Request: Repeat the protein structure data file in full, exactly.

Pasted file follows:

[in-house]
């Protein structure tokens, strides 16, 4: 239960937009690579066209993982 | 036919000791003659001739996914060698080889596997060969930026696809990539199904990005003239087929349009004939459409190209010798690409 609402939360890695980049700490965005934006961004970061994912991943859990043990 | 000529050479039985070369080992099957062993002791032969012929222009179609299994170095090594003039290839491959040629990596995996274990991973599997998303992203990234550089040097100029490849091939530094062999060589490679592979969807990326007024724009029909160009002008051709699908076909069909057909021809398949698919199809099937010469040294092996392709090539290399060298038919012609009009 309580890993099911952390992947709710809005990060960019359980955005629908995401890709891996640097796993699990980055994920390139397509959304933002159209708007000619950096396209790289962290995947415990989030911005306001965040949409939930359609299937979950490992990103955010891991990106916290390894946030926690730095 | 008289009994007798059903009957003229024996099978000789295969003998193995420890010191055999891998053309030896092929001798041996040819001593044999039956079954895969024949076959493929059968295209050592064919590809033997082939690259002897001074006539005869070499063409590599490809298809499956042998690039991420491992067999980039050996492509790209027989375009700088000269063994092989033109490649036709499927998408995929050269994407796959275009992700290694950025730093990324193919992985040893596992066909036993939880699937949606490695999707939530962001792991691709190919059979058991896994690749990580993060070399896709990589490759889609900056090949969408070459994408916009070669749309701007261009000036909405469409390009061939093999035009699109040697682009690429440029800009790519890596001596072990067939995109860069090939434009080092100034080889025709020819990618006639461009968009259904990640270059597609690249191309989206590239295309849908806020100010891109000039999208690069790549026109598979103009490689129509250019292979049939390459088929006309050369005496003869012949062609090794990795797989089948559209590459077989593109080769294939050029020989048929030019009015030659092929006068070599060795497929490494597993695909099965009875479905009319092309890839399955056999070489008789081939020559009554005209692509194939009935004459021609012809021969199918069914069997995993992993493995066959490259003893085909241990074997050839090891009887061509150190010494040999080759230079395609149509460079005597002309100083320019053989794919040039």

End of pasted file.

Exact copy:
[in-house]
């Protein structure tokens, strides 16, 4: 239960937009690579066209993982 | 036919000791003659001739996914060698080889596997060969930026696809990539199904990005003239087929349009004939459409190209010798690409 609402939360890695980049700490965005934006961004970061994912991943859990043990 | 000529050479039985070369080992099957062993002791032969012929222009179609299994170095090594003039290839491959040629990596995996274990991973599997998303992203990234550089040097100029490849091939530094062999060589490679592979969807990326007024724009029909160009002008051709699908076909069909057909021809398949698919199809099937010469040294092996392709090539290399060298038919012609009009 309580890993099911952390992947709710809005990060960019359980955005629908995401890709891996640097796993699990980055994920390139397509959304933002159209708007000619950096396209790289962290995947415990989030911005306001965040949409939930359609299937979950490992990103955010891991990106916290390894946030926690730095 | 008289009994007798059903009957003229024996099978000789295969003998193995420890010191055999891998053309030896092929001798041996040819001593044999039956079954895969024949076959493929059968295209050592064919590809033997082939690259002897001074006539005869070499063409590599490809298809499956042998690039991420491992067999980039050996492509790209027989375009700088000269063994092989033109490649036709499927998408995929050269994407796959275009992700290694950025730093990324193919992985040893596992066909036993939880699937949606490695999707939530962001792991691709190919059979058991896994690749990580993060070399896709990589490759889609900056090949969408070459994408916009070669749309701007261009000036909405469409390009061939093999035009699109040697682009690429440029800009790519890596001596072990067939995109860069090939434009080092100034080889025709020819990618006639461009968009259904990640270059597609690249191309989206590239295309849908806020100010891109000039999208690069790549026109598979103009490689129509250019292979049939390459088929006309050369005496003869012949062609090794990795797989089948559209590459077989593109080769294939050029020989048929030019009015030659092929006068070599060795497929490494597993695909099965009875479905009319092309890839399955056999070489008789081939020559009554005209692509194939009935004459021609012809021969199918069914069997995993992993493995066959490259003893085909241990074997050839090891009887061509150190010494040999080759230079395609149509460079005597002309100083320019053989794919040039």